There are many places in the Klang Valley selling Teochew food, among them Teow Chew Meng in SS2 which has been around for decades. I have zero recollection, but apparently the fam and I came here years ago when I was still in grade school.
Typical of Chinese restaurants, the interior is no-frills, with simple round wooden tables, plastic chairs and red cloth thrown over the ‘reserved’ tables. Plus point for air conditioning.
Teow Chew Meng’s specialty is Seafood Mee Sua Tow, which comprises thin, rice vermicelli noodles (misua) in a starchy seafood broth of crab meat sticks, shrimp, squid, fish slices, egg and mushroom. As the broth itself is rather light, you can add a dash of vinegar, soy sauce and pepper for extra flavour. I wouldn’t say this was the BOMB or anything, but it was tasty and came in generous portions. Portions are counted by pax (RM13 per pax).
Seafood fried rice (RM12 – one portion). Good portion, generous amount of seafood (shrimps, crab meat sticks), nice wokhei.
Stir fried oyster noodles. The noodles used are lai fun, which are made from rice flour and tapioca starch, so it has a chewy, al dente texture. The noodles were slightly bitter – not sure if it was from the kan sui (lye water, because lai fun tends to have a high concentration of lye water) or from burnt garlic? It wasn’t too bad though and I liked that they had big pieces of scallop in them.
3-flavoured oyster (RM20) incorporates three flavours: sweet, spicy and salty. The oysters are fresh but they only give you 10 measly pieces so it’s literally RM2 per pop.
Service is fast and efficient. Seating is limited so come early if you don’t want to wait.
TEOW CHEW MENG (SS2)
33, Jalan SS 2/30, SS 2, 47300 Petaling Jaya, Selangor
When Restoran Kong Sai first opened in Bandar Puteri Puchong, it quickly gained a reputation for its delicious poached chicken; attracting hordes of hungry diners who would queue to get in over dinnertime. While the resto has since expanded to include the adjacent shop lot, the crowds remain – so it’s best to come early to grab a seat, especially on weekends.
The air-conditioned area was packed so we sat outside. Service was fast and efficient. They don’t have an extensive menu, but the few items that they have are all excellent.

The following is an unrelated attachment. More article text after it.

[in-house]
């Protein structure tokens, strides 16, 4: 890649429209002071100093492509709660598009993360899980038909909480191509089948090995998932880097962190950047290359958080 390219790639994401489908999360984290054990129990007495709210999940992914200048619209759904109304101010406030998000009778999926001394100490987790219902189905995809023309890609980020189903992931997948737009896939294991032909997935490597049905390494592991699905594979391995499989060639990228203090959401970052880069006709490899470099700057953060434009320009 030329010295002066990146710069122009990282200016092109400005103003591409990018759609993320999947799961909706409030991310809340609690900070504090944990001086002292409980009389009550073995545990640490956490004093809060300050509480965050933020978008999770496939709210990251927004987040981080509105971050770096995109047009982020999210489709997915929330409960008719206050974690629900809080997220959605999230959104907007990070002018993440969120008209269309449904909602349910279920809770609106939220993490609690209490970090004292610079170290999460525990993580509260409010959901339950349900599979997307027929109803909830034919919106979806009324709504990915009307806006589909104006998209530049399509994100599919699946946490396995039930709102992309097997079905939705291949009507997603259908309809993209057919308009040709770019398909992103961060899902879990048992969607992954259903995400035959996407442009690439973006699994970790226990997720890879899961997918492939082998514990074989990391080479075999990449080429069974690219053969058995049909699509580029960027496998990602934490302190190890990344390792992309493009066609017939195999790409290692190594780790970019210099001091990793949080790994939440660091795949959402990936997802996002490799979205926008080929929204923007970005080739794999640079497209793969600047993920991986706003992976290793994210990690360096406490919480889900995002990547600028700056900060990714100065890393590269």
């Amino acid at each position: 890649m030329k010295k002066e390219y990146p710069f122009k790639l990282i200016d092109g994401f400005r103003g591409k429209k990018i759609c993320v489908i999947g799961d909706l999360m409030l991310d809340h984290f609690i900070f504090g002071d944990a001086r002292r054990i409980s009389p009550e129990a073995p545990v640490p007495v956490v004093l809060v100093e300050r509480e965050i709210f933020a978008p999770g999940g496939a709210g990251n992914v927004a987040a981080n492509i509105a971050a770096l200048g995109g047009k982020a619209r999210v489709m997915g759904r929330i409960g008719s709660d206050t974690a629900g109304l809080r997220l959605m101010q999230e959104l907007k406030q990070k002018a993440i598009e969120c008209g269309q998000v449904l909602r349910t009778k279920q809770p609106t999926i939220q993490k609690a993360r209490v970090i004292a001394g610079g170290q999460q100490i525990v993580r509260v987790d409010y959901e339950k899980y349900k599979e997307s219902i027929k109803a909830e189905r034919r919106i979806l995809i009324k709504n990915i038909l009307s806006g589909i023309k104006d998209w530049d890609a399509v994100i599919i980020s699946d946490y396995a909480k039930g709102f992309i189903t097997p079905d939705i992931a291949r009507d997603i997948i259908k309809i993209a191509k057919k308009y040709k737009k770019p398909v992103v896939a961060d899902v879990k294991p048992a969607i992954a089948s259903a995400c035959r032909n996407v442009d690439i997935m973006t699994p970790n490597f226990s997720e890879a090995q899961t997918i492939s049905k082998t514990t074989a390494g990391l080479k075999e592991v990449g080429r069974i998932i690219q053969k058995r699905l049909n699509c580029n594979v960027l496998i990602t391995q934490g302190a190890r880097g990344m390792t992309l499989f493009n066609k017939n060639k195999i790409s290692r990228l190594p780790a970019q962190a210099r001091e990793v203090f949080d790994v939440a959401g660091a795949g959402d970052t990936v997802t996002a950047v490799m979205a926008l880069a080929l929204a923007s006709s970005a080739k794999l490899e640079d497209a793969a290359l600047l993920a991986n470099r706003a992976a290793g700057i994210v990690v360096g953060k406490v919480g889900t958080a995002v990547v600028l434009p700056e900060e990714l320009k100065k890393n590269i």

The star of the establishment is the poached chicken, which can be ordered in half and whole portions. There are two types available – Kampung (jau dei gai) which is smaller and has leaner meat, and dai san keuk gai (commercially reared) which is fatter and larger in size. Some people prefer kampung chicken because it’s healthier, while others prefer the fattier commercial chickens. Whichever you order, expect smooth, flavourful pieces of chicken that soak up the soy/sesame sauce really well. Getting poached chicken right without drying it out is difficult, but Kong Sai delivers with aplomb. Each piece is juicy and tender. I usually don’t eat the chicken skin when it’s poached, but it’s nice and chewy here. 😀
I would also recommend the stuffed tofu (minimum order five pieces), which consist of minced meat and vegetables stuffed into beancurd and served in a soup. The tofu balls are sizable and the meat is seasoned just right, with a delicate bite to it.
Veggies are veggies.
Another house speciality is the curried pork ribs. These are prepared in a limited amount each day. I think not everyone will like this as the curry is very mild and barely has any kick to it, but the curry has good flavour and the ribs are done well. Personally, I would prefer more ribs. You get a couple of huge potatoes and a few ribs, but they don’t have much meat on them.
Kong Sai also offers various soups; such as peanut with lotus root and black pepper pork stomach soup. The latter is one of my favourites and they are generous with portions; even throwing in some pork belly slices. The pepper is not overwhelming either, and the offal tastes clean with no gaminess.
Our meal for four came up to RM94 for 2 soups, 4 dishes, 4 portions of rice as well as drinks, which is quite reasonable. The star is surely the chicken, but everything else is pretty good as well.
RESTORAN KONG SAI (PUCHONG BRANCH)
44G, Jalan Puteri 5/2, Bandar Puteri, 47100 Puchong, Selangor